By a small modification it is possible to make the splitting algorithm second-order accurate. The idea is that instead of first solving (3.41) for a full time step of length At, we solve the problem for a time step of length At/2. We then solve the problem (3.43) for a full step of length At, and finally (3.41) once more, again for a time interval of length At/2. The details of the three steps of the algorithm are as follows. We first solve the problem

is solved for t e [0, At]. Finally, we solve dv = Li(v), (3.51)

for t e [At/2, At]. This three-step algorithm is called Strang splitting.

To see that the Strang splitting gives second-order accuracy, we compute the Taylor series expansion of the approximate solution v at t = At. Following the steps outlined above for the Godunov splitting, we first find a Taylor expansion of the solution v of (3.47)-(3.48), at t = At/2;

At At2

Using this as the initial condition for a Taylor expansion of the solution w(At) from the second step, we get

At At2 At2 At2

w(At) = uo+—- Liuo+AtL2UoH—— L\u0+—— L2Liuo+—— L2>uo+O(At3). 2 8 2 2

And finally, by a Taylor expansion of the third step, we find

v(At) = uo + At(Li + L2)uo + — (Li + L1L2 + L2L1 + L2)uo + O(At3).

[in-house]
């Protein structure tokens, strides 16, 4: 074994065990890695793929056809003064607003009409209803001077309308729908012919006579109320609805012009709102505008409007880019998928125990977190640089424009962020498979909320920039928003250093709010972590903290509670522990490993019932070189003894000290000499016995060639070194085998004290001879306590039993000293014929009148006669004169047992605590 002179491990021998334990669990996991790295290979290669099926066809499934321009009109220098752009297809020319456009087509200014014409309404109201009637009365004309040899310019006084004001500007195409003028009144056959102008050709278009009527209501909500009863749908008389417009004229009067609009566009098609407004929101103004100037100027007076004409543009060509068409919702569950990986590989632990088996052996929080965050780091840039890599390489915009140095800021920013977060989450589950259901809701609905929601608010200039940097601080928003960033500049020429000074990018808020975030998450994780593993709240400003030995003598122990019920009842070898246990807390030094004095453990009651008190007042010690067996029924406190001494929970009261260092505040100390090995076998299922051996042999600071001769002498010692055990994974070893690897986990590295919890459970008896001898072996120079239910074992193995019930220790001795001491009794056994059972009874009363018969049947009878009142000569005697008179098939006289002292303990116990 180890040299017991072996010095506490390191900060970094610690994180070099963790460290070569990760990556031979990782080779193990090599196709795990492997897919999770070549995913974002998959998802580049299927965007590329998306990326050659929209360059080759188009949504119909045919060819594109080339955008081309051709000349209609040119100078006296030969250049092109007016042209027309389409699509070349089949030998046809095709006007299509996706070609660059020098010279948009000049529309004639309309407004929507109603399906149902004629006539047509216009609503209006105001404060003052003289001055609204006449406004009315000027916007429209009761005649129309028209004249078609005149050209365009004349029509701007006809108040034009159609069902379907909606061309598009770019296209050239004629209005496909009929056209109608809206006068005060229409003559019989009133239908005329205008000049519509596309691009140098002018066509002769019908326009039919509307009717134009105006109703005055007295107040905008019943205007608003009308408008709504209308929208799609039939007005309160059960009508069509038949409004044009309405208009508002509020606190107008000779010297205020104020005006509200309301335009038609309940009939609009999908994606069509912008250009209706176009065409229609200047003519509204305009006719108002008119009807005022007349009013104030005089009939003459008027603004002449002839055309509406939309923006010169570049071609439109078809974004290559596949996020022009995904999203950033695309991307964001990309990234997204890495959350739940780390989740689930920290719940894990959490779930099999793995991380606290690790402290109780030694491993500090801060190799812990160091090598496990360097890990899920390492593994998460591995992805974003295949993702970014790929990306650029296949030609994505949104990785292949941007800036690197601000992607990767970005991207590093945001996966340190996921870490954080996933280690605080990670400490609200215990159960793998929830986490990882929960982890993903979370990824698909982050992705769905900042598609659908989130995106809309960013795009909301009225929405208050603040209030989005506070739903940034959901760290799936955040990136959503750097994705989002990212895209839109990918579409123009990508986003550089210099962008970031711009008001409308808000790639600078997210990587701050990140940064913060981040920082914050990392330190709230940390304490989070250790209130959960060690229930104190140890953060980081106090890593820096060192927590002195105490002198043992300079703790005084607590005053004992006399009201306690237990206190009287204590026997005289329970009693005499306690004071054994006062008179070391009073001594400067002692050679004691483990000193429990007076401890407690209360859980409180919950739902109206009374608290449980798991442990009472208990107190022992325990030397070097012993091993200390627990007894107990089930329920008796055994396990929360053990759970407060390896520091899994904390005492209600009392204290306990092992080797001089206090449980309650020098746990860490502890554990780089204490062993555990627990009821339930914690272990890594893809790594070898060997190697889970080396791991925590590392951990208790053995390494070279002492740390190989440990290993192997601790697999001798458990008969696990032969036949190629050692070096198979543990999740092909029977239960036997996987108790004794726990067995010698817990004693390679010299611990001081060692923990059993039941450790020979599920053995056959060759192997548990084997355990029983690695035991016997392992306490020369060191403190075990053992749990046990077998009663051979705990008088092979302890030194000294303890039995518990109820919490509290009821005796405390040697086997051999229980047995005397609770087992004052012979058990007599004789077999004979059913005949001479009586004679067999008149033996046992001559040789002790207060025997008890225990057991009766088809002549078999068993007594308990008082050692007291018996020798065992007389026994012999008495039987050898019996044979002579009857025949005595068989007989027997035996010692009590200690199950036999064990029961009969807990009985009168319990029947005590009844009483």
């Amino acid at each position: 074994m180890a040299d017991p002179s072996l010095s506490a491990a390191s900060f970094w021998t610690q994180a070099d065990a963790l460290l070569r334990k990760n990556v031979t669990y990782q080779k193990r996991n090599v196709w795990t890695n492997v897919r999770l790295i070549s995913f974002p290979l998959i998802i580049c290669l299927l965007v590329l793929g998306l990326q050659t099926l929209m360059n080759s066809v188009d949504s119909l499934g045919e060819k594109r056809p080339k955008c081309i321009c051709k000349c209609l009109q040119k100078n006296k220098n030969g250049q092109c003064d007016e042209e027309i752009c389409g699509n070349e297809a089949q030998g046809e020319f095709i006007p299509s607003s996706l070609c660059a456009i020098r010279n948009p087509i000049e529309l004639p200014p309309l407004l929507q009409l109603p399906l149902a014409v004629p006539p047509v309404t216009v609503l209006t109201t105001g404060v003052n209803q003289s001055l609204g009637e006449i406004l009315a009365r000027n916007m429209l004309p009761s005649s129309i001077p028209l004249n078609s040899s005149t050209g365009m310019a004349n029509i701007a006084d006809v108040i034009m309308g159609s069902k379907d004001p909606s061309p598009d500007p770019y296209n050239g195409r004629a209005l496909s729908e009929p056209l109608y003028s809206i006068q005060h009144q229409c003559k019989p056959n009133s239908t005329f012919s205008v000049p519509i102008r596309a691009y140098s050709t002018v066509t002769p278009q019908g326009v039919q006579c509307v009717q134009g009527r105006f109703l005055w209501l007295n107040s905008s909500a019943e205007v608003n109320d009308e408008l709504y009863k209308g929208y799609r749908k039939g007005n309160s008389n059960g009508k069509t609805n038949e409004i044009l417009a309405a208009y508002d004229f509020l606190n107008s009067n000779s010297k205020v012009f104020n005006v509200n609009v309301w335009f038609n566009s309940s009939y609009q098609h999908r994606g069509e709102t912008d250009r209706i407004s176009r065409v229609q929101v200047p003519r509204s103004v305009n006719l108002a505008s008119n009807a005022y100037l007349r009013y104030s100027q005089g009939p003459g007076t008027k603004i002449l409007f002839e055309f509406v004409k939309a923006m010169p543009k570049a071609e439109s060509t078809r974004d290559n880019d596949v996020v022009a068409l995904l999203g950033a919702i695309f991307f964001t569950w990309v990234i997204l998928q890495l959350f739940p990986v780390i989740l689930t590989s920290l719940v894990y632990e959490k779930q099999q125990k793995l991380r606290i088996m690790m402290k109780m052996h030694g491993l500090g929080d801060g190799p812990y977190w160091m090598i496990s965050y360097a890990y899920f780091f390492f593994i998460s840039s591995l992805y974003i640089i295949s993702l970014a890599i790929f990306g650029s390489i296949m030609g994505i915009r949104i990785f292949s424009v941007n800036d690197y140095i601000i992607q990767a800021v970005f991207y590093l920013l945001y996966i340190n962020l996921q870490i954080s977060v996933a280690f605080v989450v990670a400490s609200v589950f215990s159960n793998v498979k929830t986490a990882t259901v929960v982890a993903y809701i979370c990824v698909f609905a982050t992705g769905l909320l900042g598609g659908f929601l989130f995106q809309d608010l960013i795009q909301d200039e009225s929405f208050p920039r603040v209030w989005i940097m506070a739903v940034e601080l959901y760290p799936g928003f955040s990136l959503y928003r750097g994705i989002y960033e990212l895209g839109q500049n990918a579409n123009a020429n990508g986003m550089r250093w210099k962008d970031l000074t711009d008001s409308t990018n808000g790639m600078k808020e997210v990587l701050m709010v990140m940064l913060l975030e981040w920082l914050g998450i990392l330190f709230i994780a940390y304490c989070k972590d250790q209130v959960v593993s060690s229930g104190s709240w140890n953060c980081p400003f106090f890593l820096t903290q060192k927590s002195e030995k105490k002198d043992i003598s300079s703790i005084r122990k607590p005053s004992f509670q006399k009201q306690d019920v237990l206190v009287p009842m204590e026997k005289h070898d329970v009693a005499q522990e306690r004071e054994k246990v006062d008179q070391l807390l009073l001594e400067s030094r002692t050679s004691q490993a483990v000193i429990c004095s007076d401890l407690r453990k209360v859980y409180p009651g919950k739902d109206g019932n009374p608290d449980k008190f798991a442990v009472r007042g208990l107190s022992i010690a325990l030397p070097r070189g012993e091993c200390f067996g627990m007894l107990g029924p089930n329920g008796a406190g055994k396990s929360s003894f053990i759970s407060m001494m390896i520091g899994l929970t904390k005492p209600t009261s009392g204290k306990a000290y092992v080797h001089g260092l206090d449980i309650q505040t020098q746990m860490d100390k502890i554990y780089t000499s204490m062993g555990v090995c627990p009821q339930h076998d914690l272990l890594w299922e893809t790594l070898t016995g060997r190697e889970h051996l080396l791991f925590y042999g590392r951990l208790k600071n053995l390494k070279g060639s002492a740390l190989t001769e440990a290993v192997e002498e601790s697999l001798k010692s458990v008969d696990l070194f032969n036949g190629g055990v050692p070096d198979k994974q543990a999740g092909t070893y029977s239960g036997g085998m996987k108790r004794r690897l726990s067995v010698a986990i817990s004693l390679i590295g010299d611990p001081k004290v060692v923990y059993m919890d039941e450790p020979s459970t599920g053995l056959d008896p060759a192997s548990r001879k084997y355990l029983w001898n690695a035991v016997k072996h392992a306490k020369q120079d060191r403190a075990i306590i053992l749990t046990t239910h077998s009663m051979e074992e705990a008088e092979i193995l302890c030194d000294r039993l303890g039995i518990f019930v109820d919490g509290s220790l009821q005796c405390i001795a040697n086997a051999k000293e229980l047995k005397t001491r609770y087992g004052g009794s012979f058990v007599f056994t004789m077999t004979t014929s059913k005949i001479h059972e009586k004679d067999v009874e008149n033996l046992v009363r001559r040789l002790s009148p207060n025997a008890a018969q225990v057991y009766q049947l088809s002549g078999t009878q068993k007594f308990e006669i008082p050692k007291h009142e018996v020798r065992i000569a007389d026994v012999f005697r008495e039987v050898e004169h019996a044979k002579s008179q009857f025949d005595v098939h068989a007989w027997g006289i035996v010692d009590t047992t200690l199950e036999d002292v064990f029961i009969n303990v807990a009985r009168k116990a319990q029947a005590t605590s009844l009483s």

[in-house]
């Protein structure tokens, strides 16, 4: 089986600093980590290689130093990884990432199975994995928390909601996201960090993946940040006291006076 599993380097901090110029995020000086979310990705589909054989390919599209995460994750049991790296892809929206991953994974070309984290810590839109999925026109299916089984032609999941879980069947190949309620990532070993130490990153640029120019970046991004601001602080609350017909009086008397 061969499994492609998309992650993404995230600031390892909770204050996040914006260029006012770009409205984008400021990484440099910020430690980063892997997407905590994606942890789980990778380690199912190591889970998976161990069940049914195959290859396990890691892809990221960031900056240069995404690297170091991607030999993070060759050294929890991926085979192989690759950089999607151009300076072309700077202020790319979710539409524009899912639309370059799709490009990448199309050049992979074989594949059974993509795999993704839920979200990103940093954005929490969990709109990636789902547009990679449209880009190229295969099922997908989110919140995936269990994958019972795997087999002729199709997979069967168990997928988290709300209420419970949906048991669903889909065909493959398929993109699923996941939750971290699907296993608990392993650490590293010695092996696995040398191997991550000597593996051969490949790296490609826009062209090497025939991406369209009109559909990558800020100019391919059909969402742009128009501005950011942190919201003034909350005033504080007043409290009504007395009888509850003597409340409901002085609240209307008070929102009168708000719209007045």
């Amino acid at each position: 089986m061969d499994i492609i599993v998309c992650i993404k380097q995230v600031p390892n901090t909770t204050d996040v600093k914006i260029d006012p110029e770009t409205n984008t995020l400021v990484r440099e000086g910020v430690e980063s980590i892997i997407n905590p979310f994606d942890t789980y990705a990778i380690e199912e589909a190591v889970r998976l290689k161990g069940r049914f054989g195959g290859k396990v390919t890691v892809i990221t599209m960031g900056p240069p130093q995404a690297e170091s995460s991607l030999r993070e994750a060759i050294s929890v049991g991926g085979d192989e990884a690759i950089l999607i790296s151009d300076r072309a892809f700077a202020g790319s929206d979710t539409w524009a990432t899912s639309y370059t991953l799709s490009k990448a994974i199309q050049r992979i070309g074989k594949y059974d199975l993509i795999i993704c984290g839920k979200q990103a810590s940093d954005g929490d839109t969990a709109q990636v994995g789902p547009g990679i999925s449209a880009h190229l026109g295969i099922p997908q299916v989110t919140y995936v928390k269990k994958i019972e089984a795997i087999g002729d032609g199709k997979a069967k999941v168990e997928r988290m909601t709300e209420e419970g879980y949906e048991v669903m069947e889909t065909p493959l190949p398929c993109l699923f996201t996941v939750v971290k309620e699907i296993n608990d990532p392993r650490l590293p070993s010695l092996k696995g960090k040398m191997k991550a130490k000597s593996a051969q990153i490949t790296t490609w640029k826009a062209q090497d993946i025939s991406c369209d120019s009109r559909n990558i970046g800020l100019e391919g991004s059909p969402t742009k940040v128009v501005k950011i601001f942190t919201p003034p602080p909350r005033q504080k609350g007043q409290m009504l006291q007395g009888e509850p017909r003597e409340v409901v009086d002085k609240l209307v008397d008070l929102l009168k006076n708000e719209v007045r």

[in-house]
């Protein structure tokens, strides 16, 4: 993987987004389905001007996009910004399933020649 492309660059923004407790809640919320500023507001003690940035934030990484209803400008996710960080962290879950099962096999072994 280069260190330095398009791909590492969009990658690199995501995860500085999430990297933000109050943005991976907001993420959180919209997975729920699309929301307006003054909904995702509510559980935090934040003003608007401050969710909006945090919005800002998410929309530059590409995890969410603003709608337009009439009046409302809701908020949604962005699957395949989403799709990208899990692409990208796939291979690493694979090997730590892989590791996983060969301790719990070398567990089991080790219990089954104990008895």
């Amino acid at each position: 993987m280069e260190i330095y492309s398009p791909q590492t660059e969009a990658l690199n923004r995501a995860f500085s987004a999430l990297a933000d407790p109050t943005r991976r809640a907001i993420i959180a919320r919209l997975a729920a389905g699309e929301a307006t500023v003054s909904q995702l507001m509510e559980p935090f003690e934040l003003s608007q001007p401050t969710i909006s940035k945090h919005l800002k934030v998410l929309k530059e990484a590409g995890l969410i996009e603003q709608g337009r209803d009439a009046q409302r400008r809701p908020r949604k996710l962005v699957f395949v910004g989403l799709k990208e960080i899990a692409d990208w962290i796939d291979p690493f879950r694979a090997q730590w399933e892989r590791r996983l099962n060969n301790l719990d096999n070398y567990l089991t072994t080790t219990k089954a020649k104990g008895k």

Comparing this with the Taylor expansion (3.45) of the solution of (3.39), we see that the second-order terms in the local splitting error cancel, and we have v(At) - u(At) = O(At3).

With the local error proportional to At3, the accumulated error after n ~ At-1 steps is hence proportional to At2.

We can derive a more compact notation for the operator splitting methods by introducing the concept of solution operators. We introduce operators V and W, defined so that for a given time step At, V(At) applied to uo gives the solution of (3.41) at t = At, with uo as initial condition. Similarly, W(At)uo gives the solution of (3.43) at t = At, with uo as initial condition. With this notation, the solution un obtained by Godunov splitting at t = tn = nAt is given by un = (W (At)V (At))nuo.